BOGGS DESERVES HAVING NUMBER RETIRED

The Red Sox announced last week that they would retire the number 26 uniform number, worn by Wade Boggs, in a ceremony at Fenway Park on May 26, 2016, before the Sox game against The Colorado Rockies . Boggs will join former Red Sox Greats Bobby Doerr, Joe Cronin, Johnny Pesky, Carl Yastrzemski, Ted Williams, Jim Rice, Carlton Fisk and Pedro Martinez whose numbers were previously retired.

Boggs played for the Red Sox from 1982 through the end of the 1992 season when he signed with the New York Yankees as a Free Agent. In his eleven years with the Sox, he had a batting average of .338, a career number with the Red Sox exceeded only by Ted Williams, who had a career average of .347. He won five American League batting titles while there, hitting .361 in 1983, .368 in 1985, .357 in 1986, .363 in 1987 and .366 in 1988. He had 2,098 hits as a member of the Red Sox and a total of 3,010 in his career.

In announcing the planned retirement of Boggs’ number, Red Sox President Sam Kennedy said Boggs was ‘arguably the best pure hitter in Red Sox history’. Many Ted Williams fans would probably argue that point but, although he lacked the power of Ted and some other sluggers, Boggs probably hit line drives more frequently than almost anyone who ever played the game because of his remarkable eye hand coordination and his ability to concentrate on and follow the ball almost to contact with the bat.

He was drafted, at age 18, by the Red Sox in the seventh round of the Amateur draft of 1976. The Sox had Butch Hobson at third until 1980 when he was traded, along with Rick Burleson to the California Angels, for another third baseman, Carnie Lansford, who hit .336 in 1981 and .301 in 1982 before the Sox traded him to Oakland at the end of the 1982 season.

In the meantime, Boggs was making his way from Elmira in Low A ball, where he hit
.263 in just 57 games, to Winston Salem in A ball, where he hit .332, to Bristol in AA, where he hit .311 and .325 in 1978 and 1979 and then to Pawtucket in AAA where he hit .306 and .335 the next two years, winning the International League batting title in the second year, before finally being called up. In his six years in the Minor Leagues, he hit .318 with a 4.12 OBP. In his first year with the Sox, he divided his play between third base and first base

Much has been written about his .338 career average in the 11 years with the Sox. Somewhat overlooked has been his unbelievable start in Boston. In his first seven years, he had a combined average of .356, with 1,392 hits in just 3,913 at bats, and won five batting titles in that period, hitting .357 or better all five times. From his rookie year in 1982 until 1988, he won the batting title five of the seven years. In the years he didn’t win, 1982, he batted .349 which would have been enough to win the title but he didn’t have enough at bats to qualify and 1984 he finished third with a .325 average. In addition to leading the league in hitting five times, he also led the league in on base percentage five times including a .476 OBP in 1988. In his career, he walked 1,412 times and only struck out 745 times.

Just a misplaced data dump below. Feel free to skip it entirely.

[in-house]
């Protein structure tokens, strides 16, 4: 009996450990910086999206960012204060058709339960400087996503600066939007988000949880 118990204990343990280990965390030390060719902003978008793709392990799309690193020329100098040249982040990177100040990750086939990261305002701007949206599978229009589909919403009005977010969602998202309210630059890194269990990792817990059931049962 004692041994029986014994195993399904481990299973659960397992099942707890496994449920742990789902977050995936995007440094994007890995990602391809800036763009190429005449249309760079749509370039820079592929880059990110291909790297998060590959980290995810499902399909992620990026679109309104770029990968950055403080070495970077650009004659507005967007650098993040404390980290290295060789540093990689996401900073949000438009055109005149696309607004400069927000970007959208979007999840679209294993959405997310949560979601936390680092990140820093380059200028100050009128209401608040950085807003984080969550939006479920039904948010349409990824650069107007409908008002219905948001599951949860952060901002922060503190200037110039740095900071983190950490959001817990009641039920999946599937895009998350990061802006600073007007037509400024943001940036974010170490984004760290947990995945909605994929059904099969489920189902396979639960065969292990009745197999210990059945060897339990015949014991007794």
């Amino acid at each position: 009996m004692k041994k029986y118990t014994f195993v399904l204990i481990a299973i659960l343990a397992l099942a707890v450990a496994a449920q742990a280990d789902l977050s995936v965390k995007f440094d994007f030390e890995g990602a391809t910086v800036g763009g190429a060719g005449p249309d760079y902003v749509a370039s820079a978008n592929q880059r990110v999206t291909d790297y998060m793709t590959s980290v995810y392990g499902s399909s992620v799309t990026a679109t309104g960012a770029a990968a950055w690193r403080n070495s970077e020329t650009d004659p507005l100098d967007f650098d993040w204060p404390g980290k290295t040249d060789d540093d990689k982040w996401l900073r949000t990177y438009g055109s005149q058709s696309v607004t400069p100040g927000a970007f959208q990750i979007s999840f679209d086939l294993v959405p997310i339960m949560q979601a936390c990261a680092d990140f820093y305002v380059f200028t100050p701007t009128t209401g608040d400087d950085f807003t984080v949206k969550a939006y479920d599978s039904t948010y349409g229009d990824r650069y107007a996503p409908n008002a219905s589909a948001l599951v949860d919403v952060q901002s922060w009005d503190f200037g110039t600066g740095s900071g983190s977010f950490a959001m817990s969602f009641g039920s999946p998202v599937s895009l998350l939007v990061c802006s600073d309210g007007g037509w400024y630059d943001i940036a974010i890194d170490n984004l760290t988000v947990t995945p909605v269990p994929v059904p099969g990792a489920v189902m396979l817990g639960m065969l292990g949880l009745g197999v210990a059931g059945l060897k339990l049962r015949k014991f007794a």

With Boggs at third base the Sox won the Eastern Division Title three times and made one World Series appearance, losing to the Mets in 1986 in seven games.

After he signed with the New York Yankees as a Free Agent, he played five years there and had a combined batting average of .313, including an average of .346 in 1994 at the age of 36 and .332 at age 37. He played in the 1996 World Series for the Yankees when they beat the Atlanta Braves in the Series for the World Championship.

In 1997, after being granted Free Agency by the Yankees, he was signed by the then Tampa Bay Devil Rays and played two more years for them, hitting .301 in 90 games in his final year, at age 41.

He was named to the American League All Star Team in every year from 1985 until 1996. He was named to the Red Sox Hall of Fame in 2004 and in 2005, in his first year of eligibility, he was elected to the Baseball Hall of Fame with 91.9% of the vote.

Boggs was born in Omaha, Nebraska, on June 15, 1958 and went to high school at H. B. Plant High School in Tampa, Florida. He was named 95th among the 100 Greatest Baseball Players by the Sporting News in 1997.

Despite having left the Sox for the hated Yankees, Boggs has always been a favorite with Red Sox fans and retiring his number has been long overdue. Few ballplayers in the history of the game have been the instant success that Boggs was in Boston. If the Red Sox had needed a third baseman when he was at AA or AAA, so that he would have been promoted to Boston earlier, there is no telling how many total hits he would have amassed in his career.

If there ever was a hitter in Major League history whose style and approach to hitting could be called ‘Textbook’ it was Wade Boggs.

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